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A Global Strategy for Reducing Catastrophic Health-Care Payments

Public-health experts highlight in this week's issue of THE LANCET how the reduction of out-of-pocket health expenditure to below 15% of the total cost of health services could substantially increase access to health-care
systems across different parts of the world.

Accessing health services in different countries across the world can lead to individuals having to pay large proportions of the costs-known as catastrophic expenditure-from their available income; such expenditure can push many households into poverty. The potential impact of how health systems are financed on the wellbeing of households, particularly poor households, has affected the design of health systems and insurance mechanisms in countries as diverse as the USA, Australia, India, and Indonesia. The protection of people from catastrophic payments is widely accepted as a desirable objective of health policy. Catastrophic health expenditure is not always a reflection of high health-care costs. A large bill for surgery, for example, might not be catastrophic if a household does not bear the full cost because the service is provided free or at a subsidised price, or is covered by third-party insurance. Conversely, small costs for common treatments can be financially disastrous for poor households with no insurance cover.

Christopher Murray, Ke Xu, and colleagues from WHO, Geneva, Switzerland used data from household surveys in 59 countries to explore variables associated with catastrophic health expenditure. Catastrophic expenditure was defined as a household's financial contributions to the health system in excess of 40% of household income remaining after subsistence needs had been met.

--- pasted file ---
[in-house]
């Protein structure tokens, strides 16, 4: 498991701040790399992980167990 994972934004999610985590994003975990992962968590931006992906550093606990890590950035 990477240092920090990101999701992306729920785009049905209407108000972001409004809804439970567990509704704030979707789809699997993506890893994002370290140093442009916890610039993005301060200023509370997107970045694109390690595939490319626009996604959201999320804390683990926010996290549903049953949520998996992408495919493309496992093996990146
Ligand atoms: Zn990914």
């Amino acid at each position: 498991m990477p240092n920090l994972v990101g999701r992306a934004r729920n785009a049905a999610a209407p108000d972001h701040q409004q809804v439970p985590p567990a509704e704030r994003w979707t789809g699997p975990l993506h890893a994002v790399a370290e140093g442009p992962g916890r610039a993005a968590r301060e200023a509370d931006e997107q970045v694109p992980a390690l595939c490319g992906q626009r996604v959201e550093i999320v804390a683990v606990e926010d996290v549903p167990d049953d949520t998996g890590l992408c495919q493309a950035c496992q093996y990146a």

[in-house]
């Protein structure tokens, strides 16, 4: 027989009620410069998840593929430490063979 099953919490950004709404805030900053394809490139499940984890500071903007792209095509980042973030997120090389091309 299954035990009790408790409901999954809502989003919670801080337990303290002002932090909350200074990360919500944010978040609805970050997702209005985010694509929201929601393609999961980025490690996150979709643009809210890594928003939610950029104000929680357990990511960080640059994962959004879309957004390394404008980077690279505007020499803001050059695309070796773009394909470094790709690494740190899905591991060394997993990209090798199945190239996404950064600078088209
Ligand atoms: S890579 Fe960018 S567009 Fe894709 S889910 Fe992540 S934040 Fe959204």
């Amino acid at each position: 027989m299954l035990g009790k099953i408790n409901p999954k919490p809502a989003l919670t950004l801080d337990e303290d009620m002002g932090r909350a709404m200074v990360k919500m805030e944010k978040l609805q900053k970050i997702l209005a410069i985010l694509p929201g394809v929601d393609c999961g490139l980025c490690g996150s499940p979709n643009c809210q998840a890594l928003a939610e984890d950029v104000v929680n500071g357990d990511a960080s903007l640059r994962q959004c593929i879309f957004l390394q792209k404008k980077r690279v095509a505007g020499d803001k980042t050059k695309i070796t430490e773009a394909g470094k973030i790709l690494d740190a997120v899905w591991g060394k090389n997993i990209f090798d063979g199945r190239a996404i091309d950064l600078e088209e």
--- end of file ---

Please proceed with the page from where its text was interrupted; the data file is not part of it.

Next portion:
The proportion of households facing catastrophic payments from out-of-pocket health expenses varied widely between countries, from less than 0.01% in Czech Republic and Slovakia to 10.5% in Vietnam. Most developed countries have advanced social institutions such as social insurance or tax-funded health systems that protect households from catastrophic spending. Among these countries, only Portugal, Greece, Switzerland, and the USA had more than 0.5% of households facing catastrophic health spending. Among less-developed countries, the lower limit was less than 0.5% in Namibia and Djibouti.

Ke Xu comments: "National health systems can be financed in ways that protect households from catastrophic spending and provide access to needed services. The most straightforward approach is to reduce out-of-pocket spending through funding from general taxes, the development of social insurance or other prepayment schemes. The relation we noted between catastrophic expenditure and the share of out-of-pocket payment in total health expenditure suggests that, if out-of-pocket spending could be reduced to levels lower than 15% of total health spending, few households would be affected by catastrophic payments. The cross-country variation, however, shows that other more complex strategies can protect households against catastrophic spending, such as progressive fee schedules, highly subsidised or free hospital services, and the provision of certain health services to the poor."

Contact: Dr Ke Xu, Evidence and Information for Policy (EIP), World Health Organization, 20, Avenue Appia, CH-1211 Geneva 27, Switzerland; T)+41 22 791 3217; F)+41 22 791 4909 or +41 22 791 4328; E) xuk@who.int

From THE LANCET. July, 2003.

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